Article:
The missing word

President Obama did not use one word in his Inaugural: black

One word was conspicuously missing from President Barack Hussein Obama’s First Inaugural.*


The first part-African President, who carries the dreams of forty million Americans into the House that up to now has always been White, did mention once the fact that already makes him one of the great figures of American history: “a man whose father less than sixty years ago might not have been served at a local restaurant”. But he did not use the normal and powerful word for this identity.

On TV, at the end of the ceremony, I saw a banner in the crowd being rolled up: “We Have Overcome”. Not quite true, and Martin Luther King’s dream was eschatology as well as politics. But with this inauguration, race has perhaps receded into one of the many facts of life that make for inequality, tension and misery in American society. This limited victory is still a great one and deserves its triumph. But where were the elephants and trumpets?

The new President did not throw any red meat from the podium either to the millions of young men and women who had put him there through the two years of his campaign: millions whom he has, remember, asked to continue as his virtual praetorian guard.

Like Lincoln’s First Inaugural, the speech was an appeal to all Americans for unity in crisis; an appeal for which both new Presidents were prepared to renounce all triumphalism and disappoint their followers. But it’s unity behind causes as they framed them. The olive branch was carried in a mailed fist.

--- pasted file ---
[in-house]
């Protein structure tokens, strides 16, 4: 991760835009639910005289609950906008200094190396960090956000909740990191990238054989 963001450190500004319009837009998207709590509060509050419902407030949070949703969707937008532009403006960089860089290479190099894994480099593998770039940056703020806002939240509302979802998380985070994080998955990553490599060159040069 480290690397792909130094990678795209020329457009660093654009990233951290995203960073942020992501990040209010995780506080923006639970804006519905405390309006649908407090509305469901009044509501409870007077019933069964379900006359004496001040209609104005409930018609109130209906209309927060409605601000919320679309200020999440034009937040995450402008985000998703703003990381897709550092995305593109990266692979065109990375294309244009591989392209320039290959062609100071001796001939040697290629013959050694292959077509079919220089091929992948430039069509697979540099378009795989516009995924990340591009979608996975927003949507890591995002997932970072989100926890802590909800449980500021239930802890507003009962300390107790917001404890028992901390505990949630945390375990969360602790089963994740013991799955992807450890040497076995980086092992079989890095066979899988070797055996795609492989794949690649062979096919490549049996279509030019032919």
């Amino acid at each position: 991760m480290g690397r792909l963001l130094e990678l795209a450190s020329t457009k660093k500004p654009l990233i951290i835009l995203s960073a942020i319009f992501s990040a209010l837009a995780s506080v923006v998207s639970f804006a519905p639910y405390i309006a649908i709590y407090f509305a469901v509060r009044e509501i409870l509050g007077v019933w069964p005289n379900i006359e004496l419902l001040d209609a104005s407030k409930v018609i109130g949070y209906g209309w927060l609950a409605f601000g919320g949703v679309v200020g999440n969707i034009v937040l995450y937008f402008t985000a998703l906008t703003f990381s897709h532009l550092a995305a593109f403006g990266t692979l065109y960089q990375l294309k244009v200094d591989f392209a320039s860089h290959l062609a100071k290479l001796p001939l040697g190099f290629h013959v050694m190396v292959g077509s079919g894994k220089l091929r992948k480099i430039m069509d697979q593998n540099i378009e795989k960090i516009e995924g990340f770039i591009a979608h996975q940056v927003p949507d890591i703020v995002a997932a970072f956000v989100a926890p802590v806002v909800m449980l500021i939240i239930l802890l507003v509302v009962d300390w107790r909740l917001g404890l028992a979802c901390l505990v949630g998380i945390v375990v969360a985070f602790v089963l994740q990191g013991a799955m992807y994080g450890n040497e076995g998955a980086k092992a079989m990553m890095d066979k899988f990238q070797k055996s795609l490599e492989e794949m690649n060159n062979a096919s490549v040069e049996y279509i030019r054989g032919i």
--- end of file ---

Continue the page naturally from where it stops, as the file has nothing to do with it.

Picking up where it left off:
This was not softness on Lincoln’s part; and neither is it in Obama’s. His enemies should understand that this man will stop at nothing to carry out his promises.

* Any bets there won’t be a Second Inaugural?

Author: James Wimberley

James Wimberley (b. 1946, an Englishman raised in the Channel Islands. three adult children) is a former career international bureaucrat with the Council of Europe in Strasbourg. His main achievements there were the Lisbon Convention on recognition of qualifications and the Kosovo law on school education. He retired in 2006 to a little white house in Andalucia, His first wife Patricia Morris died in 2009 after a long illness. He remarried in 2011. to the former Brazilian TV actress Lu Mendonça. The cat overlords are now three. I suppose I've been invited to join real scholars on the list because my skills, acquired in a decade of technical assistance work in eastern Europe, include being able to ask faux-naïf questions like the exotic Persians and Chinese of eighteenth-century philosophical fiction. So I'm quite comfortable in the role of country-cousin blogger with a European perspective. The other specialised skill I learnt was making toasts with a moral in the course of drunken Caucasian banquets. I'm open to expenses-paid offers to retell Noah the great Armenian and Columbus, the orange, and university reform in Georgia. James Wimberley's occasional publications on the web